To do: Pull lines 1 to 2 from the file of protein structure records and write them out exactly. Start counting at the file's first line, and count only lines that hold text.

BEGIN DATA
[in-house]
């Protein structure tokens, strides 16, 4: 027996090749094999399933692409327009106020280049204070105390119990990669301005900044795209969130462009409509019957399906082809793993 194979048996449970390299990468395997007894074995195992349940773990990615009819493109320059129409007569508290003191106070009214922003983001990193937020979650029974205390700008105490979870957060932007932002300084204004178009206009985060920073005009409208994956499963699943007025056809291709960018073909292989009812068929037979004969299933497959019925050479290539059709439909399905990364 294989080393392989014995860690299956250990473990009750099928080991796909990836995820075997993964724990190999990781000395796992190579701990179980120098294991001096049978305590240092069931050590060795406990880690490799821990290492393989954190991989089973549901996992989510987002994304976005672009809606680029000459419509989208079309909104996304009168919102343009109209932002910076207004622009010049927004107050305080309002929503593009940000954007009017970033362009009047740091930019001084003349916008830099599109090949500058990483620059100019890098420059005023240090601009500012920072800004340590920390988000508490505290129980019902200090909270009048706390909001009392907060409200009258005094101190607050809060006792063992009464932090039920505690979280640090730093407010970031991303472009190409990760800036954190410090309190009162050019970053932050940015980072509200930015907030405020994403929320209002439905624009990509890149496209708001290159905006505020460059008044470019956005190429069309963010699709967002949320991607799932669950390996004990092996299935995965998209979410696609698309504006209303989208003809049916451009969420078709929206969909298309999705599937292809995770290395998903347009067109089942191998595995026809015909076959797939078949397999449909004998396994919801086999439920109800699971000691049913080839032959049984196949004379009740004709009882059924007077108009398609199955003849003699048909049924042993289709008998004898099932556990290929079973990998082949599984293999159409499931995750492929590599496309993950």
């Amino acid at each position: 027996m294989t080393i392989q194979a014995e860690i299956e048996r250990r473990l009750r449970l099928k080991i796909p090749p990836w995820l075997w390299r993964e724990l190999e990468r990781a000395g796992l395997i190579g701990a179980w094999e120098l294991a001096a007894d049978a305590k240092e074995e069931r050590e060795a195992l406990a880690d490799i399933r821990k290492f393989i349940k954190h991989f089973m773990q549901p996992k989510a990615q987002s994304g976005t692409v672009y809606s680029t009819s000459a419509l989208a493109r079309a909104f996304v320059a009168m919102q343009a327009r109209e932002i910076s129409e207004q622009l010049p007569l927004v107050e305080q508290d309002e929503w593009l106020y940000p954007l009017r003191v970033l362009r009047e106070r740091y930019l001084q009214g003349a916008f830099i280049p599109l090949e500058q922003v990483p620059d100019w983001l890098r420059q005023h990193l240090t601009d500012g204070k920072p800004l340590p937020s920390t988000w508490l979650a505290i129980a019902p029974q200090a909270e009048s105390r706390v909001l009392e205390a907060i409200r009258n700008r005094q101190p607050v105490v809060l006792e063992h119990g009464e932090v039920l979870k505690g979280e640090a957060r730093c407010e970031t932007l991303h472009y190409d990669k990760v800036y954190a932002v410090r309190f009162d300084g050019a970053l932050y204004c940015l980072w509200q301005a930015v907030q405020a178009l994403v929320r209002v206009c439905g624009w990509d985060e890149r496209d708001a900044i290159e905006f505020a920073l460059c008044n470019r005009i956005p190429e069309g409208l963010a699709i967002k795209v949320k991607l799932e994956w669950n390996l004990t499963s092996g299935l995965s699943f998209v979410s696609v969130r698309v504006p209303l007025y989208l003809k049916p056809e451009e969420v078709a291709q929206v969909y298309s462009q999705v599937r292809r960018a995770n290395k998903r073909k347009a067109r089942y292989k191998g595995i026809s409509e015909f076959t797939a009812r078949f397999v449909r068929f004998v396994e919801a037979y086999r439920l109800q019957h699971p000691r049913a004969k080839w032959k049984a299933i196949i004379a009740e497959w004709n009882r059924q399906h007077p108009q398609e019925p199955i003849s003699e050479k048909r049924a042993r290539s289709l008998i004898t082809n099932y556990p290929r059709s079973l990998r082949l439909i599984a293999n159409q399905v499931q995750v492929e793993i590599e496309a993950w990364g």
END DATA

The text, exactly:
[in-house]
């Protein structure tokens, strides 16, 4: 027996090749094999399933692409327009106020280049204070105390119990990669301005900044795209969130462009409509019957399906082809793993 194979048996449970390299990468395997007894074995195992349940773990990615009819493109320059129409007569508290003191106070009214922003983001990193937020979650029974205390700008105490979870957060932007932002300084204004178009206009985060920073005009409208994956499963699943007025056809291709960018073909292989009812068929037979004969299933497959019925050479290539059709439909399905990364 294989080393392989014995860690299956250990473990009750099928080991796909990836995820075997993964724990190999990781000395796992190579701990179980120098294991001096049978305590240092069931050590060795406990880690490799821990290492393989954190991989089973549901996992989510987002994304976005672009809606680029000459419509989208079309909104996304009168919102343009109209932002910076207004622009010049927004107050305080309002929503593009940000954007009017970033362009009047740091930019001084003349916008830099599109090949500058990483620059100019890098420059005023240090601009500012920072800004340590920390988000508490505290129980019902200090909270009048706390909001009392907060409200009258005094101190607050809060006792063992009464932090039920505690979280640090730093407010970031991303472009190409990760800036954190410090309190009162050019970053932050940015980072509200930015907030405020994403929320209002439905624009990509890149496209708001290159905006505020460059008044470019956005190429069309963010699709967002949320991607799932669950390996004990092996299935995965998209979410696609698309504006209303989208003809049916451009969420078709929206969909298309999705599937292809995770290395998903347009067109089942191998595995026809015909076959797939078949397999449909004998396994919801086999439920109800699971000691049913080839032959049984196949004379009740004709009882059924007077108009398609199955003849003699048909049924042993289709008998004898099932556990290929079973990998082949599984293999159409499931995750492929590599496309993950």